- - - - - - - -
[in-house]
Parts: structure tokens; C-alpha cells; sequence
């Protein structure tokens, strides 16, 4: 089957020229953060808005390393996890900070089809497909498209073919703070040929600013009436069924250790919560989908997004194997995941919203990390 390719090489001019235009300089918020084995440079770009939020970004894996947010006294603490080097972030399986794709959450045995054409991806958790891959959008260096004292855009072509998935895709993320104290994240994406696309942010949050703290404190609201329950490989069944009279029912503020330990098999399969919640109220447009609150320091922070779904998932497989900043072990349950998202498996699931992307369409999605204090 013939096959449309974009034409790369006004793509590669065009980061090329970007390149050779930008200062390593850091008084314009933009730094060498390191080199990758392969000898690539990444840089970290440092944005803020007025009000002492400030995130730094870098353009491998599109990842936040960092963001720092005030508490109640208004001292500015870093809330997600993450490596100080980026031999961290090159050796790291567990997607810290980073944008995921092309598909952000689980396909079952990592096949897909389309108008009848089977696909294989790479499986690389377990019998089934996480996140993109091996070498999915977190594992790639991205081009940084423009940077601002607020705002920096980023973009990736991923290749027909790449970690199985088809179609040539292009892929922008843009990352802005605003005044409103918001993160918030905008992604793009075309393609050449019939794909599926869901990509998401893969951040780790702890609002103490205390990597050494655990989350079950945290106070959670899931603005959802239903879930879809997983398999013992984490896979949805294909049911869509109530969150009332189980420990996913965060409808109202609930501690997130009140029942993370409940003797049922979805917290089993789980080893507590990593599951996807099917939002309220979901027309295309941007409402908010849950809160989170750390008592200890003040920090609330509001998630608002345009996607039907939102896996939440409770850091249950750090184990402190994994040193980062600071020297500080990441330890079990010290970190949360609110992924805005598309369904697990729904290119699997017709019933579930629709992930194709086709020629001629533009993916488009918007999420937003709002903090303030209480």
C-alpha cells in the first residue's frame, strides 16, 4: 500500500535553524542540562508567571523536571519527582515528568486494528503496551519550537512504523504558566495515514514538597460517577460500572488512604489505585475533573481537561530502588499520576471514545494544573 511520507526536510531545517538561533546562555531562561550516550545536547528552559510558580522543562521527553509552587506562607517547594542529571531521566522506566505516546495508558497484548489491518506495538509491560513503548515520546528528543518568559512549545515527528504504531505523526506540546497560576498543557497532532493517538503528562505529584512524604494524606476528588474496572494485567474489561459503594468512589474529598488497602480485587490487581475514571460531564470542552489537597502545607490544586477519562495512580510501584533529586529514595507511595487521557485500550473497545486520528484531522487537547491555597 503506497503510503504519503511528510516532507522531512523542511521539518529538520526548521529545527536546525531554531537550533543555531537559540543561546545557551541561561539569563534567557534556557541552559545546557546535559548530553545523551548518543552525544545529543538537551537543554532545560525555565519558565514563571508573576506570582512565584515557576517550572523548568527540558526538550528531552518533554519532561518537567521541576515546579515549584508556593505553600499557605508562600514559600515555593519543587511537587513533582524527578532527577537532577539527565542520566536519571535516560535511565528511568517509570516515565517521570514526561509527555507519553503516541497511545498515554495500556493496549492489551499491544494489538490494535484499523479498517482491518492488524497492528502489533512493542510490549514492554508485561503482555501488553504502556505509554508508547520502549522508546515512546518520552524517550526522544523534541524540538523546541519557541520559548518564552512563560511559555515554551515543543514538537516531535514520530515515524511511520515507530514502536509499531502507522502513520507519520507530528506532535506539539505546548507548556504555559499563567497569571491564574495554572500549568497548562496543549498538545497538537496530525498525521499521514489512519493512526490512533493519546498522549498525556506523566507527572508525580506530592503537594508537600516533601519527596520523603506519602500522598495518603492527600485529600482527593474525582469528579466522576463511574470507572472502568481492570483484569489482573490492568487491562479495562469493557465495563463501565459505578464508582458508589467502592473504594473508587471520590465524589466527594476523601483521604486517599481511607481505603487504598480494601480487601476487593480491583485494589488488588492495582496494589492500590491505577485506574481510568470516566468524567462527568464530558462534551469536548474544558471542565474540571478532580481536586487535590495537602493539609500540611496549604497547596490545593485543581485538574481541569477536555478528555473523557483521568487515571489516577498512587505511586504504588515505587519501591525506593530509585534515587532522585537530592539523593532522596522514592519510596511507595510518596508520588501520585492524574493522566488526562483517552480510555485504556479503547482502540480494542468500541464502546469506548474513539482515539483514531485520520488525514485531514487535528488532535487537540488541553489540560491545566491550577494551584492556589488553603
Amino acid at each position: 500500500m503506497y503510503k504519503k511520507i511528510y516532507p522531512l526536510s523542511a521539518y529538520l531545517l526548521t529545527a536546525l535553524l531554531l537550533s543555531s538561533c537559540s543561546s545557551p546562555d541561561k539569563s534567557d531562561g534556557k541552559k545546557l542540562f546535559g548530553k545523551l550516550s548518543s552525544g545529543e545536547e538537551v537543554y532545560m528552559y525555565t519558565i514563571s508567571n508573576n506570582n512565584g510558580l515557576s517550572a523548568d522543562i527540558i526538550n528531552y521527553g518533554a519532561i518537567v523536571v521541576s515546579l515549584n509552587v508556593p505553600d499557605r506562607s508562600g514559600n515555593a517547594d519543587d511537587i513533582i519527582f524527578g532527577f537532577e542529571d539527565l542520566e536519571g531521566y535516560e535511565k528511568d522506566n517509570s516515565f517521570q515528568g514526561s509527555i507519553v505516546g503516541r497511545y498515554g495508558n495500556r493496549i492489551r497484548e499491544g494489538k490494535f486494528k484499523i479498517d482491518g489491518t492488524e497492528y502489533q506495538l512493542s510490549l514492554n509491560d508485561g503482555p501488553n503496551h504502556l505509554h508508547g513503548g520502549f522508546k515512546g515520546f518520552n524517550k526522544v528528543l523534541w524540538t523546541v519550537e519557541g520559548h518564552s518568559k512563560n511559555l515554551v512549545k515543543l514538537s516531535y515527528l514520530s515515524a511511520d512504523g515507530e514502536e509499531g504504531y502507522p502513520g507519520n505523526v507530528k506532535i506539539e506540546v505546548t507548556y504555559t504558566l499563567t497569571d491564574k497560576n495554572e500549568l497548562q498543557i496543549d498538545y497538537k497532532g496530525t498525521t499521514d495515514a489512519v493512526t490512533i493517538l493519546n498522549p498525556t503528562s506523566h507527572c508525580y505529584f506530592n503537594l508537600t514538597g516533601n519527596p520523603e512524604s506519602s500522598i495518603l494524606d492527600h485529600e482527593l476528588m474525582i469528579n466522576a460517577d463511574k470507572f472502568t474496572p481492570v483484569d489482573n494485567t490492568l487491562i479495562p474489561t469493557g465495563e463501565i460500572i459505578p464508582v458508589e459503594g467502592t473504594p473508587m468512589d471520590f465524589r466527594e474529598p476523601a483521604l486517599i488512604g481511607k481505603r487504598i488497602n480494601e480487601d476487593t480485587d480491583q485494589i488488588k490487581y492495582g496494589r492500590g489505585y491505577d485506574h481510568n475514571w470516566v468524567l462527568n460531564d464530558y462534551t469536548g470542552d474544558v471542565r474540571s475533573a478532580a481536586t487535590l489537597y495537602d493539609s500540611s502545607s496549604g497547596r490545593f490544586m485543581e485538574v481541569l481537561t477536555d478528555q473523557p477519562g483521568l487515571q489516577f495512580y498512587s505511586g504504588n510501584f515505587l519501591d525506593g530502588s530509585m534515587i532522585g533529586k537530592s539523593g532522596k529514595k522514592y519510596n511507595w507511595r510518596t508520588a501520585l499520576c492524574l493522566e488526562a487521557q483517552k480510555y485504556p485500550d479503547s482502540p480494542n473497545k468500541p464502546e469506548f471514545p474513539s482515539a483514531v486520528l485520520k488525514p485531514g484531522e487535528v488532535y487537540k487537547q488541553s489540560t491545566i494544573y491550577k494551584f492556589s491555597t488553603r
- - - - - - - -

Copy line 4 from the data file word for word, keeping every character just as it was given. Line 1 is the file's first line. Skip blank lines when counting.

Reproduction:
C-alpha cells in the first residue's frame, strides 16, 4: 500500500535553524542540562508567571523536571519527582515528568486494528503496551519550537512504523504558566495515514514538597460517577460500572488512604489505585475533573481537561530502588499520576471514545494544573 511520507526536510531545517538561533546562555531562561550516550545536547528552559510558580522543562521527553509552587506562607517547594542529571531521566522506566505516546495508558497484548489491518506495538509491560513503548515520546528528543518568559512549545515527528504504531505523526506540546497560576498543557497532532493517538503528562505529584512524604494524606476528588474496572494485567474489561459503594468512589474529598488497602480485587490487581475514571460531564470542552489537597502545607490544586477519562495512580510501584533529586529514595507511595487521557485500550473497545486520528484531522487537547491555597 503506497503510503504519503511528510516532507522531512523542511521539518529538520526548521529545527536546525531554531537550533543555531537559540543561546545557551541561561539569563534567557534556557541552559545546557546535559548530553545523551548518543552525544545529543538537551537543554532545560525555565519558565514563571508573576506570582512565584515557576517550572523548568527540558526538550528531552518533554519532561518537567521541576515546579515549584508556593505553600499557605508562600514559600515555593519543587511537587513533582524527578532527577537532577539527565542520566536519571535516560535511565528511568517509570516515565517521570514526561509527555507519553503516541497511545498515554495500556493496549492489551499491544494489538490494535484499523479498517482491518492488524497492528502489533512493542510490549514492554508485561503482555501488553504502556505509554508508547520502549522508546515512546518520552524517550526522544523534541524540538523546541519557541520559548518564552512563560511559555515554551515543543514538537516531535514520530515515524511511520515507530514502536509499531502507522502513520507519520507530528506532535506539539505546548507548556504555559499563567497569571491564574495554572500549568497548562496543549498538545497538537496530525498525521499521514489512519493512526490512533493519546498522549498525556506523566507527572508525580506530592503537594508537600516533601519527596520523603506519602500522598495518603492527600485529600482527593474525582469528579466522576463511574470507572472502568481492570483484569489482573490492568487491562479495562469493557465495563463501565459505578464508582458508589467502592473504594473508587471520590465524589466527594476523601483521604486517599481511607481505603487504598480494601480487601476487593480491583485494589488488588492495582496494589492500590491505577485506574481510568470516566468524567462527568464530558462534551469536548474544558471542565474540571478532580481536586487535590495537602493539609500540611496549604497547596490545593485543581485538574481541569477536555478528555473523557483521568487515571489516577498512587505511586504504588515505587519501591525506593530509585534515587532522585537530592539523593532522596522514592519510596511507595510518596508520588501520585492524574493522566488526562483517552480510555485504556479503547482502540480494542468500541464502546469506548474513539482515539483514531485520520488525514485531514487535528488532535487537540488541553489540560491545566491550577494551584492556589488553603